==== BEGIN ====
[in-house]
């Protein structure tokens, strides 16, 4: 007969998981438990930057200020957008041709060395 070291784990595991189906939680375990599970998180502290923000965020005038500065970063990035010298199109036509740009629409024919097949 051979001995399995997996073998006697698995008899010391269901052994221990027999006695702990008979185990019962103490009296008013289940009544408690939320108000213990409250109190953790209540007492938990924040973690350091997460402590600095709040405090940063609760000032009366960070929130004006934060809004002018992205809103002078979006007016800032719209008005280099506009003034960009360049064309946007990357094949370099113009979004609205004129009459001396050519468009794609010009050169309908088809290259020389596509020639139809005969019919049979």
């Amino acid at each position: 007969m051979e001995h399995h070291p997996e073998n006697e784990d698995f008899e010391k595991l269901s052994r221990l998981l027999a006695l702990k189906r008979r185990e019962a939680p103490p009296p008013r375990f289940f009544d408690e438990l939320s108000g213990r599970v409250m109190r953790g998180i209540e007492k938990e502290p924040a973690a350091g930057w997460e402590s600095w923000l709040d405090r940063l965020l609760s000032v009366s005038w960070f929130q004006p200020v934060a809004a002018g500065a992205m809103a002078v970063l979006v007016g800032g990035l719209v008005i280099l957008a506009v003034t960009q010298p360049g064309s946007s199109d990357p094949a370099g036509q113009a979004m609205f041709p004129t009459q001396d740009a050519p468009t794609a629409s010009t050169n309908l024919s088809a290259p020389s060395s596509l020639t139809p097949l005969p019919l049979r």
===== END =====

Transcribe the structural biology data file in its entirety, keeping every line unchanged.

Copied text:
[in-house]
């Protein structure tokens, strides 16, 4: 007969998981438990930057200020957008041709060395 070291784990595991189906939680375990599970998180502290923000965020005038500065970063990035010298199109036509740009629409024919097949 051979001995399995997996073998006697698995008899010391269901052994221990027999006695702990008979185990019962103490009296008013289940009544408690939320108000213990409250109190953790209540007492938990924040973690350091997460402590600095709040405090940063609760000032009366960070929130004006934060809004002018992205809103002078979006007016800032719209008005280099506009003034960009360049064309946007990357094949370099113009979004609205004129009459001396050519468009794609010009050169309908088809290259020389596509020639139809005969019919049979």
């Amino acid at each position: 007969m051979e001995h399995h070291p997996e073998n006697e784990d698995f008899e010391k595991l269901s052994r221990l998981l027999a006695l702990k189906r008979r185990e019962a939680p103490p009296p008013r375990f289940f009544d408690e438990l939320s108000g213990r599970v409250m109190r953790g998180i209540e007492k938990e502290p924040a973690a350091g930057w997460e402590s600095w923000l709040d405090r940063l965020l609760s000032v009366s005038w960070f929130q004006p200020v934060a809004a002018g500065a992205m809103a002078v970063l979006v007016g800032g990035l719209v008005i280099l957008a506009v003034t960009q010298p360049g064309s946007s199109d990357p094949a370099g036509q113009a979004m609205f041709p004129t009459q001396d740009a050519p468009t794609a629409s010009t050169n309908l024919s088809a290259p020389s060395s596509l020639t139809p097949l005969p019919l049979r």